The drop recorded is the biggest in more than four years. The areas that have been hit the hardest are manufacturing, materials, and consumer goods. In the market healthcare shares increased rapidly.
More than 2,500 stocks fell by the daily limit of 10%. 2020 has seen the Yuan open at its weakest level this year at 1.2%, past the symbolic 7 per dollar cap, as the falls continued It has set the tone for the rest of the market in Asia.
The outbreak of the coronavirus has caused authorities to shut down public transport, entertainment venues, shops and reduce business hours. This has led to the economic activity of the country to come to a near standstill.
Recently the people’s Bank of China has announced that they will add 1.2 trillion-yuan ($173bn) worth of liquidity into the markets via open market reverse repo operations to tackle the economic slowdown.
Matthew Cady, investment strategist at Brooks Macdonald said:
Whilst this fall in domestic listed Chinese shares is significant, it was not unexpected. The Chinese markets had been on an extended holiday since 23 January for the Chinese lunar new year, as the authorities have sought to contain the fall-out from the Coronavirus outbreak. But whilst the Chinese domestic markets were closed, international markets had already been keeping pace with the outbreak’s development. As such, just to catch up with international markets. Chinese domestic listed equities were already expected to fall by around 8-9% just to catch up to where international markets were.
Others have also voiced opinions about the market and investment, strategists at Singapore’s DBS Group Research wrote in a note.
The authority may need to inject more cash in the rest of the week via reverse repo and/or medium-term lending facility to soothe market nerves.
Investors were prepared to brace for volatility when onshore trade in Chinese stocks, yuan, bonds, and commodities resumed after a global sell down on fears of the coronavirus impacts on the world’s second-biggest economy.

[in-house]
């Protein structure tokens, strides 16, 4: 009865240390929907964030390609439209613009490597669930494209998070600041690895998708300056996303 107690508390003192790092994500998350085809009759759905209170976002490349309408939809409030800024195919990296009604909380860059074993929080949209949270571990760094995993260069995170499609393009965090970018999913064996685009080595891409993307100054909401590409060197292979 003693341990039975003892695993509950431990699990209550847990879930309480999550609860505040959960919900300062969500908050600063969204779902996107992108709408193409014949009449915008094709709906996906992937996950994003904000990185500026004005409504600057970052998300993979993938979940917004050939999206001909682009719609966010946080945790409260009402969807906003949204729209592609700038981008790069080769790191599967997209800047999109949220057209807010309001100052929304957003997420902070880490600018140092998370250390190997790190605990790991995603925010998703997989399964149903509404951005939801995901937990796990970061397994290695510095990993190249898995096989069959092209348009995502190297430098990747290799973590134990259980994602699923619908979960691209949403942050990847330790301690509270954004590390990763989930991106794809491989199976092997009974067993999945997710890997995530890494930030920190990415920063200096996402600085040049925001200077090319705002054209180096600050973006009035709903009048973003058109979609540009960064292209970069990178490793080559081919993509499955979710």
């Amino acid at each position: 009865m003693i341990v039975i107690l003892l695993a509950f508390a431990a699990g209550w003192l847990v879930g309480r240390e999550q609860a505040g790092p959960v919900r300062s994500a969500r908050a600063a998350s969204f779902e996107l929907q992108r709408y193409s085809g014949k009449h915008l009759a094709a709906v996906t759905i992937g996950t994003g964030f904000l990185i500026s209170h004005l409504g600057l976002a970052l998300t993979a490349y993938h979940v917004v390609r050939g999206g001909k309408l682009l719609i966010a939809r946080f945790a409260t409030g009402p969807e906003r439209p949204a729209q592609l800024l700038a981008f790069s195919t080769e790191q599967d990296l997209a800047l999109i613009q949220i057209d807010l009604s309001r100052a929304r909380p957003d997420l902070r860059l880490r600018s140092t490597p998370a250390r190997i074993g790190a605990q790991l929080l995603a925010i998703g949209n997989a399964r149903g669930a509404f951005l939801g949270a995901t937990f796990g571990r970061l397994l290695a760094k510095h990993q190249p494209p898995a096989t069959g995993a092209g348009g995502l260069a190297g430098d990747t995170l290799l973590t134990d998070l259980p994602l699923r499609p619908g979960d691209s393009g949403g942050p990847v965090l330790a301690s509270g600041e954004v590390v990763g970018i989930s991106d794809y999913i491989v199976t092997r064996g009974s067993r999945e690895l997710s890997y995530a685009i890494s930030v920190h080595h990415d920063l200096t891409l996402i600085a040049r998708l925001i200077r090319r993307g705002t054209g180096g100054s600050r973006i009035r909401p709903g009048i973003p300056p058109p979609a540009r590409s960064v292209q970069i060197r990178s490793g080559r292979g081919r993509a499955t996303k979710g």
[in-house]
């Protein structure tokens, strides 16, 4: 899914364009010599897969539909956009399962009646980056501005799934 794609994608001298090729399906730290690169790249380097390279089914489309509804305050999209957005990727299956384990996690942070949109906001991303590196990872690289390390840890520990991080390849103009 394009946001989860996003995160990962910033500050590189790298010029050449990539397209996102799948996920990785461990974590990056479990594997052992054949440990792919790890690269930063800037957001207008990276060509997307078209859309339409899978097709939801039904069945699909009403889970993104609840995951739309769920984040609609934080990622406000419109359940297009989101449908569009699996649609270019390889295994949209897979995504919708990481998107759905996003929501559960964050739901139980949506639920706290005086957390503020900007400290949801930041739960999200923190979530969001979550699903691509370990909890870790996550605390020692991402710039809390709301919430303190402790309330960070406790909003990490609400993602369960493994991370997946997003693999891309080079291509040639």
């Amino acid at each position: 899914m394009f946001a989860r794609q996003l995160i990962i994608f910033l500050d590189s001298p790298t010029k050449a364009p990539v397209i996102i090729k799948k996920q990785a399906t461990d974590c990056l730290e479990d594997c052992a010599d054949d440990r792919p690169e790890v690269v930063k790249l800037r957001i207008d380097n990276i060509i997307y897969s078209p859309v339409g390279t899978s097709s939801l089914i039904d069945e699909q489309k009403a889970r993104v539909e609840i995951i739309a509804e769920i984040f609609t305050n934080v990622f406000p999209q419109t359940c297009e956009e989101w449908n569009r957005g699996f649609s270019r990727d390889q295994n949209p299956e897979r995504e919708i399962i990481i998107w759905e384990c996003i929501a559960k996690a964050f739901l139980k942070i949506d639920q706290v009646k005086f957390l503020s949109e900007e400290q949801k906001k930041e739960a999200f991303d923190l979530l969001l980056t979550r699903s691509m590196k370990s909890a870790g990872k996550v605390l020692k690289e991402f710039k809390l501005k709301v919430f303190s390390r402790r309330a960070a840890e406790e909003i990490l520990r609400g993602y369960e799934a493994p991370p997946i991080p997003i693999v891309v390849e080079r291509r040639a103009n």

This will last for some time, said Iris Pang, Greater China economist at ING.
Head of personal investing at Willis Owen, Adrian Lowcock commented:
Just as investors returned from celebrating the Chinese New Year, the Chinese market tumbled as Hong Kong closed its borders to contain the Coronavirus. Whilst significant, much of the fall was linked to Chinese markets catching up with global market sell-off following the outbreak of the virus. Whilst the virus is going to have an impact on the Chinese economy, the Chinese government is not going to sit idly by and have already begun pumping money into the financial system.
It is hard for investors to sit and watch markets tumble as the virus continues to spread, but selling up and moving into cash is not without its risks. Whilst in the short term selling could protect from further potential losses, this could be easily offset if the money is not reinvested at the right time. Instead, many wait for markets to recover before returning, which could prove detrimental.
The people’s Bank of China has also planned to lower the rates of lending to aid companies, while financial regulators are delaying the implementation of new rules in order to prevent and avoid further tightening market liquidity.
Despite these efforts, some have predicted that the virus outbreak could shave off more than a percentage point for economic growth in the first quarter, thus pushing gross domestic product growth below 5%.
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